There are several fundamental guidelines to follow when considering the risk profile of an investment. For instance, it is widely accepted that equities carry more inherent risk than bonds.
Stock prices can move swiftly up or down due to market volatility. On the other hand, bonds are frequently affected by broader trends, such as adjustments to interest rate policy.
As you invest money in a pool of investments, exchange-traded funds (ETFs) and mutual funds can help spread out risk. You may blend stocks and bonds with various risk profiles within that pool. Therefore have other investments to balance them out if one doesn’t perform well or becomes more volatile.
When calculating the mutual funds risk return trade off, investors can use some metrics as a guide. Here’s how to calculate risk return trade off:
Compared to its underlying benchmark, alpha is a measurement of the risk-adjusted returns of a mutual fund scheme. A scheme with zero alpha has produced returns that are the same as the benchmark.
If a scheme has a negative alpha, it means the benchmark performance of the fund has been below average. On the flip side, a scheme with a positive alpha performs better than its benchmark. Therefore, the potential returns increase as the alpha increases.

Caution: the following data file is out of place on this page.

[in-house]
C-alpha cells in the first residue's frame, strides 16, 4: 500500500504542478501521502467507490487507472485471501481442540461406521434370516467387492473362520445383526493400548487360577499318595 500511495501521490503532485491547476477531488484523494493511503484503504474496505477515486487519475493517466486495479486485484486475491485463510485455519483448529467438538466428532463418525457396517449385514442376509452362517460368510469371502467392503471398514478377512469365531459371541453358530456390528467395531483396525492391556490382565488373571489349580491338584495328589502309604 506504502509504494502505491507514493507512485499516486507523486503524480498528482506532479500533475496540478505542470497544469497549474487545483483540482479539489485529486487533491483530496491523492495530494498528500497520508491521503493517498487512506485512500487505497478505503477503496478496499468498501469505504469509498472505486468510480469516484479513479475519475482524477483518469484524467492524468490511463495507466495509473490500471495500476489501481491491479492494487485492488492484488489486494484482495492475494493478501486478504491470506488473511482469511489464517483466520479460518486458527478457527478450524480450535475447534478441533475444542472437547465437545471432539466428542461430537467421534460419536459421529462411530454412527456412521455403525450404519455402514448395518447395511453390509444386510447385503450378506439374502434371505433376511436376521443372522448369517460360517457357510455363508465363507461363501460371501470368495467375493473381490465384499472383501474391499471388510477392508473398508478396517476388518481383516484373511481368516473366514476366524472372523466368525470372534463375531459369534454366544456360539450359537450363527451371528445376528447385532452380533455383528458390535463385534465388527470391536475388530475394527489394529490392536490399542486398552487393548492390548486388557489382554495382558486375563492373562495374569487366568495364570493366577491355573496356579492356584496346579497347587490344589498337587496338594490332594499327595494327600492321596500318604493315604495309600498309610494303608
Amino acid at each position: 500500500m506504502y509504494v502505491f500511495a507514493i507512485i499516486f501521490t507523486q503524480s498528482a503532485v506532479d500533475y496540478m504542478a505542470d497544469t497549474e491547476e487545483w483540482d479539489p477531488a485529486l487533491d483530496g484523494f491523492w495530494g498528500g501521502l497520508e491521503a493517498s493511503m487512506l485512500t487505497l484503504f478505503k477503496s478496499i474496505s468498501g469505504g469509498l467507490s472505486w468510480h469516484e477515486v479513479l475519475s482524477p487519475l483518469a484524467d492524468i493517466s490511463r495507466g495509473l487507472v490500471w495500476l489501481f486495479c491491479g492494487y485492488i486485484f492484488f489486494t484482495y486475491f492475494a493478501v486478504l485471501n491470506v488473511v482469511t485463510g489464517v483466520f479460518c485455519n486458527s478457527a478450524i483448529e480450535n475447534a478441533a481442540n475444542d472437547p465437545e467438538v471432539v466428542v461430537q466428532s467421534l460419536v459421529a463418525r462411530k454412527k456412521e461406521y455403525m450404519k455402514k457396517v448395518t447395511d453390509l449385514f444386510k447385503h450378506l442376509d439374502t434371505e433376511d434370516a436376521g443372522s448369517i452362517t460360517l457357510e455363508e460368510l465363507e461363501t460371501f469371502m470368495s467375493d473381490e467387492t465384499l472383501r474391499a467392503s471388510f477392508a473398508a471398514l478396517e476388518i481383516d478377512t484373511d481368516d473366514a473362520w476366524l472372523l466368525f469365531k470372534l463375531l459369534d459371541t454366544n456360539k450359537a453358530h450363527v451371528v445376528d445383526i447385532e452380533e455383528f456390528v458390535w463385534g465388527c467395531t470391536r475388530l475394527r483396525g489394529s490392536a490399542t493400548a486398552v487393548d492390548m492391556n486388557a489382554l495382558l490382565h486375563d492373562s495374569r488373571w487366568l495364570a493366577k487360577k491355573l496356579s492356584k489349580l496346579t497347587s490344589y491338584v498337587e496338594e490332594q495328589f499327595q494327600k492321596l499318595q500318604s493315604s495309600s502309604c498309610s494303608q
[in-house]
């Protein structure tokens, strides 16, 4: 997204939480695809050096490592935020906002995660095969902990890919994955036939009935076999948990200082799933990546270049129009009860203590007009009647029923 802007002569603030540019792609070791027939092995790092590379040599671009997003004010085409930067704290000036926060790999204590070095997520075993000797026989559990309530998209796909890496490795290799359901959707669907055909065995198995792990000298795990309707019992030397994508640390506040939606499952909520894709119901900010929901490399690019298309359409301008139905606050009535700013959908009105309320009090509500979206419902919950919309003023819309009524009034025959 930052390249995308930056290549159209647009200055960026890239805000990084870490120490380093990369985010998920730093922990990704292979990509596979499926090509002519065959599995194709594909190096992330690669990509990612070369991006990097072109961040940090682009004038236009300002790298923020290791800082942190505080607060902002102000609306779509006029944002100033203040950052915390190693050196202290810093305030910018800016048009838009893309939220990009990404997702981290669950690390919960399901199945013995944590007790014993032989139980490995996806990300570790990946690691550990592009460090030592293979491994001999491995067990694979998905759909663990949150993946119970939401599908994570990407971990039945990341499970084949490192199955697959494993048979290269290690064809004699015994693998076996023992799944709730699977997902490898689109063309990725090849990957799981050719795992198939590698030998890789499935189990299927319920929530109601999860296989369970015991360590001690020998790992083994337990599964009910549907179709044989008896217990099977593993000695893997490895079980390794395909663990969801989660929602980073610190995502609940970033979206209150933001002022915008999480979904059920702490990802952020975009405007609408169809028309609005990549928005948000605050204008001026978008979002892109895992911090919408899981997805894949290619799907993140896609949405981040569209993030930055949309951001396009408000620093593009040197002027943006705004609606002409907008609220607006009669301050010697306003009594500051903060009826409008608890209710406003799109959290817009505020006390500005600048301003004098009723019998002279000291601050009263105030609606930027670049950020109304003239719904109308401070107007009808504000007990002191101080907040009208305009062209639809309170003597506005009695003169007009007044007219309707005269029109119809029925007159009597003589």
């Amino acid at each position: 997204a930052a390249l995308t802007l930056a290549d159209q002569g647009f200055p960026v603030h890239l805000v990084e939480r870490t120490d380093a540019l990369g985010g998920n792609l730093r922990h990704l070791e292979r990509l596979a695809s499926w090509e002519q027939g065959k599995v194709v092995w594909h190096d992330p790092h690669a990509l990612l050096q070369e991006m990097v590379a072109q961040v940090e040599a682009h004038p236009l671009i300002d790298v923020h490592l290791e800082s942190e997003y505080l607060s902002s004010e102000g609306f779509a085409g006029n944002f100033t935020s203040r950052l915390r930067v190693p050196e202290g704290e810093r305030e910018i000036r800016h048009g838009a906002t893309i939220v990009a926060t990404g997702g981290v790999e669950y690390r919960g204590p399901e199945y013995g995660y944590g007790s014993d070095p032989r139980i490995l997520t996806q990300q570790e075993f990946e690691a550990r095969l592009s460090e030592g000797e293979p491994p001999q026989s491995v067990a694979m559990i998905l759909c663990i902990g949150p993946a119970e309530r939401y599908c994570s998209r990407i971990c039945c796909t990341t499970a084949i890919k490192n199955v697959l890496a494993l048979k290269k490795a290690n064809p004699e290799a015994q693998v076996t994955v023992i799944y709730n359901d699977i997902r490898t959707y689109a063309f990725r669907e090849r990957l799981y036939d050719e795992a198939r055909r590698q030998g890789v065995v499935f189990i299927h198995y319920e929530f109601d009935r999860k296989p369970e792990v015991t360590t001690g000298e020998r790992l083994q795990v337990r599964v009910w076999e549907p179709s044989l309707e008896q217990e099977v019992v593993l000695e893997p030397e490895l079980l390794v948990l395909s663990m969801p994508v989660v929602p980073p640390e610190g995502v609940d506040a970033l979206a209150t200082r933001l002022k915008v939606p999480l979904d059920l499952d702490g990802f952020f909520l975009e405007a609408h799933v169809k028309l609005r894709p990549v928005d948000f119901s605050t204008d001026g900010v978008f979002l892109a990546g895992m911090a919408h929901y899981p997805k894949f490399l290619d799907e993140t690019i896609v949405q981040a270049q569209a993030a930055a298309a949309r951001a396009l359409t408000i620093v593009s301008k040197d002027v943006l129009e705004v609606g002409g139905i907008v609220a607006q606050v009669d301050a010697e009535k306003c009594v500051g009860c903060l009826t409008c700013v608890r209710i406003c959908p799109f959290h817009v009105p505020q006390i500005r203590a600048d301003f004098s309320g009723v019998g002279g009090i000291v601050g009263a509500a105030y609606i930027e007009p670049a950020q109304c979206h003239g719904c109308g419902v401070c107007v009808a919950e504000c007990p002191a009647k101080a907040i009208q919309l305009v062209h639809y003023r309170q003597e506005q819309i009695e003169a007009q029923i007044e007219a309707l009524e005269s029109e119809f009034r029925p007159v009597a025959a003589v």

Alpha = (Mutual Fund Return – Risk Free Return (Rf)) – [(Benchmark Return – Risk Free Return (Rf)) * Beta]
Simply put, alpha helps in determining the possible returns the mutual fund investment can generate. Despite the fact that a higher alpha implies higher returns, it is not the only metric used to assess the performance of a fund.
Beta is the measurement of a mutual fund’s volatility regarding dynamic market changes. Simply put, this metric measures how sensitive a mutual fund portfolio is to changes in the market. Beta helps in comprehending how the fund responds to changes in the market.
Additionally, the market’s or the benchmark’s beta is always one. When compared to its benchmark index, a fund’s beta value lesser than one suggests lower volatility. Meanwhile, a fund with a beta higher than one shows greater volatility than its benchmark.